A patrol initiative focused on the Hilltop has ended its first run, and according to Sgt. Joseph Horton with the Columbus Division of Police, it was a big success.
The 2009 Summer Criminal Patrol Initiative ran from May to September. During that time, two officers dedicated 83 duty days to the patrol of precinct 19.
“I wanted to take those two officers, who volunteered to do this, and have them step out of the cruisers during the early morning and early afternoon when we work,” said Horton.
He explained that during a normal shift, a patrol officer’s primary duty is to respond to calls for service, with patrolling occurring only when time allows.
“This was just kind of flipped,” he said, adding that while the officers’ primary duty was patrol, they were available for backup as necessary.
Horton says it’s important for the officers to focus on patrol because it “gives them an opportunity to progress their investigations and runs and not be beholdened to the radio.”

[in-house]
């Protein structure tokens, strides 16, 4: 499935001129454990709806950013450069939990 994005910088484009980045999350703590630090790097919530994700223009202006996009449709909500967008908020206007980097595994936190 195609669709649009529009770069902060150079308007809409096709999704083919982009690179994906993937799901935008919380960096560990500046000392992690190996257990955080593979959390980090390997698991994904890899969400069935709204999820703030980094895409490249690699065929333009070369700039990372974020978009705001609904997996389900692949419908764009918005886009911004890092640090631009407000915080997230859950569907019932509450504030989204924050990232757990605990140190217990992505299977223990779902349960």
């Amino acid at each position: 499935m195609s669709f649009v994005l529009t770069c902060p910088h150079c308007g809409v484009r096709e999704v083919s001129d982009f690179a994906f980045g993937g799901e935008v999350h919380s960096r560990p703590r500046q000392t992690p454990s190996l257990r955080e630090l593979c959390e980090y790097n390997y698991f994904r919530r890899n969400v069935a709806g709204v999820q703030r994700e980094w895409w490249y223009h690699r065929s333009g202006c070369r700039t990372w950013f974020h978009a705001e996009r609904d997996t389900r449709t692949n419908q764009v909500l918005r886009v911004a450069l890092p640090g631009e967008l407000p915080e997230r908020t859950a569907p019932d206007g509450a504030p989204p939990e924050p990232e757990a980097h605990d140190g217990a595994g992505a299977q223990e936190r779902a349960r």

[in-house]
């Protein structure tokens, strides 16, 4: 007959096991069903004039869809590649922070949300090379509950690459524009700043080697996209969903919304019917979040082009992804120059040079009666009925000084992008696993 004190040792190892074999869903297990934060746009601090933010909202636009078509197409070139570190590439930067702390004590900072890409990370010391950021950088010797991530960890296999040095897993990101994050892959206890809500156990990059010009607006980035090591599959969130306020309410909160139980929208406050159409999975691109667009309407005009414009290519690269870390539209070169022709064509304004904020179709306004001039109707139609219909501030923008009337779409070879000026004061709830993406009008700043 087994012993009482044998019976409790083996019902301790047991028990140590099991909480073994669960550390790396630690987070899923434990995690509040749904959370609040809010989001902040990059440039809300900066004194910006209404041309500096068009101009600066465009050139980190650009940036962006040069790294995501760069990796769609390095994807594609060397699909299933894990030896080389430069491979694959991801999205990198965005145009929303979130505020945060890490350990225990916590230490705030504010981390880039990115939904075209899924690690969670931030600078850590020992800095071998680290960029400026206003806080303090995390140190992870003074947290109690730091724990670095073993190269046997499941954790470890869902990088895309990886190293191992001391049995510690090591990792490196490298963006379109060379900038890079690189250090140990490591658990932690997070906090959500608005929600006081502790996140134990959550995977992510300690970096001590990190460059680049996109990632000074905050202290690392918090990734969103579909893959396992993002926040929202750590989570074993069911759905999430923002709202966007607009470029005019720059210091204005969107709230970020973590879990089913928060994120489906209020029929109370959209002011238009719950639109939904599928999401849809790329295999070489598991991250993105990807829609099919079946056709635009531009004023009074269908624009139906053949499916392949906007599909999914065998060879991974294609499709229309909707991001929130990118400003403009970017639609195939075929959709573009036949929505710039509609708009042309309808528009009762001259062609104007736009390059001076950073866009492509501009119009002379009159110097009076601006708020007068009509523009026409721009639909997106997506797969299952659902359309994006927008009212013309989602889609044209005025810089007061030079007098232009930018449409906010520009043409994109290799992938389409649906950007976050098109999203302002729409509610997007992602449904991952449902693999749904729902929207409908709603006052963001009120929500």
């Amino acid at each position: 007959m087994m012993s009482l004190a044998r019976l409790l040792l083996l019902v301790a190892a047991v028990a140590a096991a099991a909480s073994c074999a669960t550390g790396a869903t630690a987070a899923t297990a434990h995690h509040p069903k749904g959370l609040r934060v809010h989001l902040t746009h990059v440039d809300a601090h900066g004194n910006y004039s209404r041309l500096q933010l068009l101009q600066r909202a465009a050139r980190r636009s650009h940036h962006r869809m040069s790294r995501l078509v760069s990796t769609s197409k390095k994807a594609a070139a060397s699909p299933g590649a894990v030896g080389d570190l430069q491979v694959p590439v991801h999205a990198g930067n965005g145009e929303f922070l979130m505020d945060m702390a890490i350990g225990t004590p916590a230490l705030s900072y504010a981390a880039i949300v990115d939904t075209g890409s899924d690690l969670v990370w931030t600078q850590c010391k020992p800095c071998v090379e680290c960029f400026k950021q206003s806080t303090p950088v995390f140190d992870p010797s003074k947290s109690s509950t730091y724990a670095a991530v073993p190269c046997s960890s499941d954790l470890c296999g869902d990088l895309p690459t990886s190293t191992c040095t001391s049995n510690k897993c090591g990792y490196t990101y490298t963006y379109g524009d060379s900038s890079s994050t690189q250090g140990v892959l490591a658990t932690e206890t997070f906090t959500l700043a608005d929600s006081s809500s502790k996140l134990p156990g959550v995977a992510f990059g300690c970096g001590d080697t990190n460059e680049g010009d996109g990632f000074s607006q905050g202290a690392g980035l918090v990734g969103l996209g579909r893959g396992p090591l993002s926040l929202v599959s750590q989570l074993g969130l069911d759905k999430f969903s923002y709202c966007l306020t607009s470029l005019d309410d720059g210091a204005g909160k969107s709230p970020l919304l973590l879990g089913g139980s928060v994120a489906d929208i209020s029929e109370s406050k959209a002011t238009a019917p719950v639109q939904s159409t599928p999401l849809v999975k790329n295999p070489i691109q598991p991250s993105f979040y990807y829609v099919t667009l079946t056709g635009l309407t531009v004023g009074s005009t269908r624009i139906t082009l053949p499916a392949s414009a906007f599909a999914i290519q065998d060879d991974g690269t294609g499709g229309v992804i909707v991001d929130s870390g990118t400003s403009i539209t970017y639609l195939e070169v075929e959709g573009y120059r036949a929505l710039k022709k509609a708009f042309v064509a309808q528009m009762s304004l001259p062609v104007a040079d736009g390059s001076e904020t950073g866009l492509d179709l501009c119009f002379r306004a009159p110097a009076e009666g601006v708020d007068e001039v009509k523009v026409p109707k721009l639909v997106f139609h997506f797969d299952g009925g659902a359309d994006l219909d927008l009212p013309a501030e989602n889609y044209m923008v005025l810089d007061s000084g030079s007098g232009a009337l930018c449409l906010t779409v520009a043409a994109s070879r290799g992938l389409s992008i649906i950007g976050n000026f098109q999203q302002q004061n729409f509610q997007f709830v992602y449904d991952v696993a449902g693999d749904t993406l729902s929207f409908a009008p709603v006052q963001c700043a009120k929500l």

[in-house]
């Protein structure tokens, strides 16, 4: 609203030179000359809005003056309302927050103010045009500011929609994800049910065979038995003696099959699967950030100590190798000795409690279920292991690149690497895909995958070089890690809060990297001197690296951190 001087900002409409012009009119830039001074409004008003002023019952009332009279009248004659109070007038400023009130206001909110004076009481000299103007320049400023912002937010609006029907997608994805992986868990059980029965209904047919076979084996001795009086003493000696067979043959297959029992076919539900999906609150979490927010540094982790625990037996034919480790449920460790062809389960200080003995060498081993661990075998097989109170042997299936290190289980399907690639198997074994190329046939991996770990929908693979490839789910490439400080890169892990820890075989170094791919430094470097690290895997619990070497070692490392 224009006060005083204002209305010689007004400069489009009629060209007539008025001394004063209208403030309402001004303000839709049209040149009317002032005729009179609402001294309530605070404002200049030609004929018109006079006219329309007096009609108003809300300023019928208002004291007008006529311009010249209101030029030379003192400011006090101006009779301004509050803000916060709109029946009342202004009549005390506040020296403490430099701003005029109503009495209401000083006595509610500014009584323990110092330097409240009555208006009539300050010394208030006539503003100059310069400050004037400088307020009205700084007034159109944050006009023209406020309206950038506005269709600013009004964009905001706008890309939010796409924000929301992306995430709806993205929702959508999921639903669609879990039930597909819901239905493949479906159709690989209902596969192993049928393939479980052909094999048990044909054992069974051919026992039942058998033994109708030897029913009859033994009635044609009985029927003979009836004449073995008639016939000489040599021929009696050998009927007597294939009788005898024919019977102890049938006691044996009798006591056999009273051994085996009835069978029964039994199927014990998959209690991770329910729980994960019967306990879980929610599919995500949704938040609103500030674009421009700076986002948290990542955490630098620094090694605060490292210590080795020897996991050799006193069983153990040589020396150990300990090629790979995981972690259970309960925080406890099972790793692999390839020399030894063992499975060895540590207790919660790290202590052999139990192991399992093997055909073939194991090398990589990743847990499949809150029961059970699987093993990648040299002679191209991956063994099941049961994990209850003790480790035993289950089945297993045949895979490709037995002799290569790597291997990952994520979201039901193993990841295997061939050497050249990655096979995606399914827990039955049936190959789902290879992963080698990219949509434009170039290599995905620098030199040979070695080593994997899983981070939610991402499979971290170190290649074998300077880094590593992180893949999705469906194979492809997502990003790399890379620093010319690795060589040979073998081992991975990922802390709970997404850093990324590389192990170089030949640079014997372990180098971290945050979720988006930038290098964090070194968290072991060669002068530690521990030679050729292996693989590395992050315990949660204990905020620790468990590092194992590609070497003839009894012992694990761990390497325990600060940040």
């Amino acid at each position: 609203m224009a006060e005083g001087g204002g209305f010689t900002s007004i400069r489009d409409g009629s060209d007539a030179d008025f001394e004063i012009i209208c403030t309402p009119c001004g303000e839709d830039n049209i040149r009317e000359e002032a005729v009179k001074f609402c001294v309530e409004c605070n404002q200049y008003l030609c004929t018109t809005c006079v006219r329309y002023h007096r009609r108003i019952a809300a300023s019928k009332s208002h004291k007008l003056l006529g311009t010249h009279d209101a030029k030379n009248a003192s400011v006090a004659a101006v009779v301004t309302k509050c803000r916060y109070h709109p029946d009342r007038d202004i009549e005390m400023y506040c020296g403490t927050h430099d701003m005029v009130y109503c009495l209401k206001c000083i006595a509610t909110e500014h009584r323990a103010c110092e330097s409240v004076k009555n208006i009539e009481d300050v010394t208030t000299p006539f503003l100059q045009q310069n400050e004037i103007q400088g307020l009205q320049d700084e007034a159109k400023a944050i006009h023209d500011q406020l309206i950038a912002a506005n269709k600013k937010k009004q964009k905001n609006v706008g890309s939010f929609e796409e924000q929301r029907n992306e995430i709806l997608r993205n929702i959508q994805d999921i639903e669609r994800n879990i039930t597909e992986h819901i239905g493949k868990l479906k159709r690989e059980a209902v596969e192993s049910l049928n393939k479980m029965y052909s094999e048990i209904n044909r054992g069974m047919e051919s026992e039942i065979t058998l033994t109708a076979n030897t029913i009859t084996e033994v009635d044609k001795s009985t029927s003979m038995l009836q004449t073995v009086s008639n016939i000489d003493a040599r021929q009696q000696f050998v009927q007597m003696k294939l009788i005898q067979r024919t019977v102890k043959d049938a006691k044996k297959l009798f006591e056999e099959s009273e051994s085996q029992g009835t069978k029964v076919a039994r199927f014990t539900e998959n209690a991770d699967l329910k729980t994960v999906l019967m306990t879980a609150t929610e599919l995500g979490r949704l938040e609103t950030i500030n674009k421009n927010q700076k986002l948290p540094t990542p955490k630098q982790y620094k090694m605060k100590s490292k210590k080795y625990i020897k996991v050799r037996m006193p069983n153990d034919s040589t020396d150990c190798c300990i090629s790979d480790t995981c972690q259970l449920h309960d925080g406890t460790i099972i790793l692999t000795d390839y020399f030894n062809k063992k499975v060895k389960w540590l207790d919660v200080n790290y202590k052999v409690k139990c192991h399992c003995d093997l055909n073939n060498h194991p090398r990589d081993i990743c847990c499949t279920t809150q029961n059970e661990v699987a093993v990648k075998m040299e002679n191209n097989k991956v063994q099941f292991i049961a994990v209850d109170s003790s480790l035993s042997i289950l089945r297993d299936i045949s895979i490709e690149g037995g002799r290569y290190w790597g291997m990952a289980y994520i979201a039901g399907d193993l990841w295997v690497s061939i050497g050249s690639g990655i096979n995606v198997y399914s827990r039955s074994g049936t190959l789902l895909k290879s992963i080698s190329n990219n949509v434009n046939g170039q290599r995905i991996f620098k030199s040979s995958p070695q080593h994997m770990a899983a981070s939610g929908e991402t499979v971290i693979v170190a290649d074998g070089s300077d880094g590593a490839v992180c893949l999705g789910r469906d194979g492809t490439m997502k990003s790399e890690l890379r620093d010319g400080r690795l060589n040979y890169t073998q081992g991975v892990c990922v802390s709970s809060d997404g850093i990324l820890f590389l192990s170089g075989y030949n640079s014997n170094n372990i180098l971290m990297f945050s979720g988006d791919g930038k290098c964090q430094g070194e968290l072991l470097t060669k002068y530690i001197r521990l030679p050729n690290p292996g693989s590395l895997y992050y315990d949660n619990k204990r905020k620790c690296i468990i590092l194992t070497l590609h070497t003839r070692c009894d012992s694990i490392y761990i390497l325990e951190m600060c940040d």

“It benefits the areas that we work, specifically,” he said.
This was not a city-wide initiative, but was unique to the Hilltop.
One of the greatest accomplishments of the criminal patrol initiative, according to Horton, was the progress made with prostitution on the Westside.
During a partnership with the vice unit, the two officers assisted with 46 vice-reversal arrests, where the “Johns” are targeted. Of those 46 arrests, 26 occurred on the Hilltop.
“We really turned it up a notch or two on them,” said Horton.
A total of 123 arrests were made as a part of the initiative (not including the 46 vice-reversal arrests). Fifteen of those were felony arrests. The officers also issued 118 traffic citations, impounded 21 vehicles and recovered two stolen vehicles.
“I believe we began to clean up some of the problems out on Sullivant and on West Broad Street,” he added.
While it has not yet been decided if the initiative will repeat next year, Horton thinks the possibilities are good.
“With the numbers that the officers were able to generate, we really made an impact,” he said.